Book Review: Beautifully Grotesque Fish of the American West

Beautifully Grotesque Fish of the American West isn’t about fish. It has many fish in it, all of them beautiful and all of them grotesque, but fundamentally it isn’t about them. Mark Spitzer’s life has fallen apart, and, in a work of breathtaking honesty, he’s invited us to watch as he tries to put Humpty Dumpty back together again.

Spitzer doesn’t tell you all this upfront. BGFAW is structured into chapters in which we tag along as Spitzer putzes around The West looking for the by-catches most fishermen abhor. He start’s with eels, which should tell you right off the bat that he is serious about the endeavor. He then moves onto paddlefish, burbot, razorback suckers and more. He also goes after some more “normal” fare in decidedly un-normal locals, like sturgeons in the middle of city. We tag along for the ride, and Spitzer’s straight forward prose makes us feel as if we have been sitting shotgun for years. It is obvious that there is something dark hanging around the margins, but it is only through a tickle of details that the reader realizes Spitzer is catching these fish for him, not us.


This is ostensibly a book review, so we should discuss this device as a tactic. I say this with great trepidation, however, because, after hanging out with him for 218 pages, it is difficult to imagine Spitzer sitting in some Machiavellian office, trying to deciding how to suck readers into his life. This book is nothing if not earnest and I think Spitzer tells his story this way because that is the way he tells stories. Nothing more, nothing less.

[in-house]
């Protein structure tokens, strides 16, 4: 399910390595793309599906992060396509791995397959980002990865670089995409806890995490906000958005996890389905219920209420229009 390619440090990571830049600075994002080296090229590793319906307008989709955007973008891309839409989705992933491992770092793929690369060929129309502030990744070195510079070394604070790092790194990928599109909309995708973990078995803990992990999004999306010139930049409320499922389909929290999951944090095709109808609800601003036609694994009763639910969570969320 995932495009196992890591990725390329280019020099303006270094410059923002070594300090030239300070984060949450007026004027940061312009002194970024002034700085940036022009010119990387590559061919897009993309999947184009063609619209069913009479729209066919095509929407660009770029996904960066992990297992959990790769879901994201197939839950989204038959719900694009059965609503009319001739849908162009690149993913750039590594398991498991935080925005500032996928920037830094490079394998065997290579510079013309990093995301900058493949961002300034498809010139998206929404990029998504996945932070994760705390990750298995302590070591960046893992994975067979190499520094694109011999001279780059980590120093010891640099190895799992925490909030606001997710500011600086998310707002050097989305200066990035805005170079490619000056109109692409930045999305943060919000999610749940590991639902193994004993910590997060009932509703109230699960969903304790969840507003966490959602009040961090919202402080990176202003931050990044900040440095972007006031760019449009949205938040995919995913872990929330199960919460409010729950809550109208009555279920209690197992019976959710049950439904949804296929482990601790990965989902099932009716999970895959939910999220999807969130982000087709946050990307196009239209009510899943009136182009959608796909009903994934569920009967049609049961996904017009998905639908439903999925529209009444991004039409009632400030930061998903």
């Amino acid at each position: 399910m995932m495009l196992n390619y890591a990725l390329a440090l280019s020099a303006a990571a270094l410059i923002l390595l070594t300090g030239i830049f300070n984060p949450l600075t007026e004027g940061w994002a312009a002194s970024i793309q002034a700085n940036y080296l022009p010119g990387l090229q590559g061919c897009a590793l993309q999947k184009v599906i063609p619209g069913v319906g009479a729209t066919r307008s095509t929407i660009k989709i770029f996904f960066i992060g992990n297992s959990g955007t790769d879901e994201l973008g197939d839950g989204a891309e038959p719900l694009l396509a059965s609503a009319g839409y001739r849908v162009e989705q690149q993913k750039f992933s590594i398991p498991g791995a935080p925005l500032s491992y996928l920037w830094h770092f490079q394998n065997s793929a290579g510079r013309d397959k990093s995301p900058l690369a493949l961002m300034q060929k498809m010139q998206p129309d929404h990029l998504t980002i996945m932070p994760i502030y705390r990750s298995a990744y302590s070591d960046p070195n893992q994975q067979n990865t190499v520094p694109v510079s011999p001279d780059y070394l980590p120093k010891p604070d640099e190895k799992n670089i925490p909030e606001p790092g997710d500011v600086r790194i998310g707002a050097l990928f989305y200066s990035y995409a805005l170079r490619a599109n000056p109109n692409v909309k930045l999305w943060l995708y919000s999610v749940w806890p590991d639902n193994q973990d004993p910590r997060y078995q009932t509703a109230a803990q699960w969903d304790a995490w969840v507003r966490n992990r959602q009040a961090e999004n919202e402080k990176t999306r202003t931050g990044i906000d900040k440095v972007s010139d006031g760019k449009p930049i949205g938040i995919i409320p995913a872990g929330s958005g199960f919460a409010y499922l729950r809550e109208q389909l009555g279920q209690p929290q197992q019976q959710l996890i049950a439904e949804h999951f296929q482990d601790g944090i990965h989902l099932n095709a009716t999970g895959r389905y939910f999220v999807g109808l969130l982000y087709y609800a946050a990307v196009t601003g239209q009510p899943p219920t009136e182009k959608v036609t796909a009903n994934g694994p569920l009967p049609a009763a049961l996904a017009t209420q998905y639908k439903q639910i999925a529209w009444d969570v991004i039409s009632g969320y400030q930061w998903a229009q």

But back to the device: it works. Details about what is driving Spitzer to traverse the whole damn country looking for the fish that no one else cares come slowly, the way they would in a real friendship. Had you made this journey with Spitzer he would not have told you his entire life’s story on day one. Instead it would seep out, piece by piece, and your friendship would grow as you paint a more complete picture of the man. The book follows this same line of thinking, making you earn the trust of the author before he spills his soul to you. In this way BGFAW is more The Places In Between than Chasing the Sea, neither of which is a bad thing to be.

You want to know about the fishing? Well he catches a lot of fish. I particularly liked the razorback sucker, northern pikeminnow, and urban sturgeon chapters, which also seem to be the chapters where Spitzer himself is having the most fun.  There are also plenty of candidates should he ever plan a sequel– sonoran suckers, Colorado pikeminnow, the native Gila and Apache trout that have been pushed to the brink by their bigger tougher cousins all jump to mind. Since this is mostly a fly fishing/hiking site, I feel obligated to point out that BGFAW mostly consists of spinner fishing, which is odd because Spitzer so obviously has the heart of a fly fisherman. While we’re picking silly nits, the fact that the Fossil Springs chub trip didn’t make the cut is almost criminal.

Spitzer also spends a lot of time talking about conservation. On this he wavers between pragmatism and idealism, which can be confusing for the reader but is probably necessary to actually conserve species.  I try to keep my Conservation Biologist day job far away from the pages of Lesser Places, so we’ll keep this short: I don’t agree with everything he purposes, but I do appreciate that he is trying. That’s a hell of a lot more than most people do.

So yes, there are fish and there is conservation. But really there is a story of profound loss, a story of picking up the pieces by doing the only thing you know how, and a story of feeling so valueless that you set off to find value in other valueless things. Beautifully Grotesque Fish of the American West is a powerful, beautiful, and ultimately kind book. We’re lucky to have it.


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Max Wilson is a graduate student studying ecology at Arizona State University. He writes here at Lesser Places, has occasionally written for, and even more occasionally written for scientific journals. You can follow him on twitter @maxomillions.



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